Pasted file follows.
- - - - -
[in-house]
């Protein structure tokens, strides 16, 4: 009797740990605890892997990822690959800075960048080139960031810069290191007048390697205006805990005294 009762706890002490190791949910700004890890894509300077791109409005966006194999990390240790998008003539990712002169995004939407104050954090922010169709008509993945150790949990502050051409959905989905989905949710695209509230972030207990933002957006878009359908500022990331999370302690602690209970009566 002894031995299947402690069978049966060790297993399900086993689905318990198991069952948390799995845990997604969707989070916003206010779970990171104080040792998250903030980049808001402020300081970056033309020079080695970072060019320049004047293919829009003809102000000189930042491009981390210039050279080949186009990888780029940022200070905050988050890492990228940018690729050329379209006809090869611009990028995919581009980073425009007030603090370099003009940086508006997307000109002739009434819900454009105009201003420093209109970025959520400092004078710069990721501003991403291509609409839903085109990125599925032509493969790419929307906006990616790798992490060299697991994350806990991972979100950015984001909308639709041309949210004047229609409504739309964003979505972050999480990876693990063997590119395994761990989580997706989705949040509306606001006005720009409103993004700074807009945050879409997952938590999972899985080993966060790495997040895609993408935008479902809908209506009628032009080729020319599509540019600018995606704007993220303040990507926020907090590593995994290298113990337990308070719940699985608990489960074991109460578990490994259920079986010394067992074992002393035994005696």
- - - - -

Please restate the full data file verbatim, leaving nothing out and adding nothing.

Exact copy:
[in-house]
């Protein structure tokens, strides 16, 4: 009797740990605890892997990822690959800075960048080139960031810069290191007048390697205006805990005294 009762706890002490190791949910700004890890894509300077791109409005966006194999990390240790998008003539990712002169995004939407104050954090922010169709008509993945150790949990502050051409959905989905989905949710695209509230972030207990933002957006878009359908500022990331999370302690602690209970009566 002894031995299947402690069978049966060790297993399900086993689905318990198991069952948390799995845990997604969707989070916003206010779970990171104080040792998250903030980049808001402020300081970056033309020079080695970072060019320049004047293919829009003809102000000189930042491009981390210039050279080949186009990888780029940022200070905050988050890492990228940018690729050329379209006809090869611009990028995919581009980073425009007030603090370099003009940086508006997307000109002739009434819900454009105009201003420093209109970025959520400092004078710069990721501003991403291509609409839903085109990125599925032509493969790419929307906006990616790798992490060299697991994350806990991972979100950015984001909308639709041309949210004047229609409504739309964003979505972050999480990876693990063997590119395994761990989580997706989705949040509306606001006005720009409103993004700074807009945050879409997952938590999972899985080993966060790495997040895609993408935008479902809908209506009628032009080729020319599509540019600018995606704007993220303040990507926020907090590593995994290298113990337990308070719940699985608990489960074991109460578990490994259920079986010394067992074992002393035994005696």